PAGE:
ANN ARBOR, Mich. — When the Michigan football team is within reach of the red zone, it simply can’t get out of its own way.
A pass is out of reach of a receiver.
A play gets broken up.
A bobble by the quarterback throws off the entire rhythm of a drive.
The opportunities to score touchdowns at close range are there. Michigan simply isn’t converting those chances.
“We’re really close,” Michigan tight end Sean McKeon said Tuesday. “We’re right there. Missing a blitz pickup. Maybe a fumble, here and there. We’re going to get it cleaned up and fix it.”
No. 8 Michigan (3-0) opens its Big Ten Conference schedule Saturday at 4 p.m. ET against Purdue (2-1). Michigan’s players say that with the Big Ten schedule approaching, they’re working to fix the problem and they, as McKeon said, ”will definitely score more points.”
With Michigan’s lack of productivity inside the 20, it’s hard to say if McKeon’s statement is a guarantee, or if it’s simply a hope.
The Wolverines have averaged 402 yards and 32.7 points a game but haven’t scored a touchdown inside an opponent’s 20-yard-line — the red zone — since their season opener, a 33-17 win against Florida. Karan Higdon scored Michigan’s only red zone touchdown on a 3-yard run against the Gators.
Furthermore, Michigan quarterback Wilton Speight has completed only 2 of 14 pass attempts inside the red zone.
Michigan is 9 for 10 on red zone scoring attempts, but it is 1 for 10 on red zone touchdown opportunities and 8 for 10 on field goals by kicker Quinn Nordin. The Wolverines are last in the Big Ten in red zone touchdowns.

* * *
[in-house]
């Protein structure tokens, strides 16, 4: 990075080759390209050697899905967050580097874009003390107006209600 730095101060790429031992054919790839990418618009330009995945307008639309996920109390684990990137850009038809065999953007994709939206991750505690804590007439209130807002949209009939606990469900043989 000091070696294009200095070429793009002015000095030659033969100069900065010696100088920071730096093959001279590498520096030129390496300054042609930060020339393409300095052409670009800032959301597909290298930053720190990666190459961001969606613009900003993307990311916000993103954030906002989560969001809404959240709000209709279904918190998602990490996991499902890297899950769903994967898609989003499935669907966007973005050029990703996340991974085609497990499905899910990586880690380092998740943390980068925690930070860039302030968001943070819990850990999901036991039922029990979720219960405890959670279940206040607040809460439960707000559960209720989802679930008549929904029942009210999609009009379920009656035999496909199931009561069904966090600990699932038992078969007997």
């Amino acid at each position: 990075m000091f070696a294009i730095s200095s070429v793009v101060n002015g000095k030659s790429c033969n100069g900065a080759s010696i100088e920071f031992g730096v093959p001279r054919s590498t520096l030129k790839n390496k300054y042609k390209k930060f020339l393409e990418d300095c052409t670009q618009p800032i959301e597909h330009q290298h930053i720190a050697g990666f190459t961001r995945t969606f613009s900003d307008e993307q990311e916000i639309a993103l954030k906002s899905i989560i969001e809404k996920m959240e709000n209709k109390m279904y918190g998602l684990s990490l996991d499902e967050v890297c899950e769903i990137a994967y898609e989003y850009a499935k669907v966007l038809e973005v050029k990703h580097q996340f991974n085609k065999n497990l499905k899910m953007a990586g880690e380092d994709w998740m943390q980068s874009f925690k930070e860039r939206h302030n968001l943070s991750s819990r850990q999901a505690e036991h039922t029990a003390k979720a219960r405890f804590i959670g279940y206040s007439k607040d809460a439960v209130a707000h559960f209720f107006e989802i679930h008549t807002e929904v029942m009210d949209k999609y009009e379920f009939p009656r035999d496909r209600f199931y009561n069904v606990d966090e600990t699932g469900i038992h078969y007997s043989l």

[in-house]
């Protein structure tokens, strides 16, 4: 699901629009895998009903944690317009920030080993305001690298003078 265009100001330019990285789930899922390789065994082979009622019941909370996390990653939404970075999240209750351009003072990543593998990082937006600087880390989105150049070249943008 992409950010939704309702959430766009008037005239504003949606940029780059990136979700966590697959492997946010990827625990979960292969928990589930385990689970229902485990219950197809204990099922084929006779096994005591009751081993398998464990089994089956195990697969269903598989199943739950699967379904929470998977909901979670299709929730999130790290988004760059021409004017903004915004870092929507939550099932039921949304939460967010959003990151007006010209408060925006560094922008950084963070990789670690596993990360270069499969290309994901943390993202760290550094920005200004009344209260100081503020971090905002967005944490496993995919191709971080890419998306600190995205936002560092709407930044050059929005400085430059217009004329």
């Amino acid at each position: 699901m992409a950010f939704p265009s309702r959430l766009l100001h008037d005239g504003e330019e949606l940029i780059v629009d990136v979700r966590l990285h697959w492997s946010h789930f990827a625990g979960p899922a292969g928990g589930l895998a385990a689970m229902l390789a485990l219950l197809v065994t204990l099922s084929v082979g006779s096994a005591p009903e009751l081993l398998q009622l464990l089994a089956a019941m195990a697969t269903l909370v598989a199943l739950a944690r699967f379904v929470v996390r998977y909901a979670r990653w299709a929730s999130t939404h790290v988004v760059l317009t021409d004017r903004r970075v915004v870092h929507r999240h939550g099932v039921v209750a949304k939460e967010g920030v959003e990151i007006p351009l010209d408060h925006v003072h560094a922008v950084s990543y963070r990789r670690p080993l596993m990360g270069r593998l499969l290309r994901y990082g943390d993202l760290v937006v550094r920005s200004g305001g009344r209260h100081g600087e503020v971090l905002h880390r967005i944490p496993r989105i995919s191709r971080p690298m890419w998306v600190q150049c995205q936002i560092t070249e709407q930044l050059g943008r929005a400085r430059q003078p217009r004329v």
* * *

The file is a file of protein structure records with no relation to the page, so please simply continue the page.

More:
Big Ten red zone touchdowns, by team
|Team||Red zone touchdowns|
Oregon leads the nation with 21 red zone touchdowns. Winless Massachusetts has 11 red zone touchdowns. Georgia State is the only FBS team that has not scored a touchdown inside the red zone, and Michigan is one of five that has only one, joining Florida, Texas State, Georgia Southern and Florida State.
Michigan can count the ways it has stumbled. The Wolverines had two touchdown chances inside the red zone against Cincinnati, four against Air Force and four against Florida.
Higdon didn’t mince words after the 29-13 Wolverines win against Air Force last Saturday.
“We shot ourselves in the foot,” Higdon said. “We just didn’t capitalize on the little things, the little details that impacted us.”
Michigan coach Jim Harbaugh said the Falcons simply outsmarted the Wolverines in the red zone, making strategic defensive calls to match the Wolverines.
But, he added, “We’d like to score more touchdowns in the red zone. Think that’ll come and our team is moving the ball, that’s a fact.”
Harbaugh explained more Wednesday in a radio appearance on Detroit’s 97.1-FM, and emphasized the point of strategic football and on-field decision-making.
“The way you manage that as a quarterback is you throw the ball away,” Harbaugh said. “You don’t throw the interception in the red zone, you don’t turn it over and you do get the field goal and put the points on the board. That’s also smart football.”
But it’s not necessarily productive.
“We need to be more focused,” Michigan tight end Ian Bunting said. “We have to have the mentality that we’re not going to be denied. It comes from everyone. From us doing our job, whether it’s protecting or running a route, and that’s something we’ve got to pick up on and something we will.”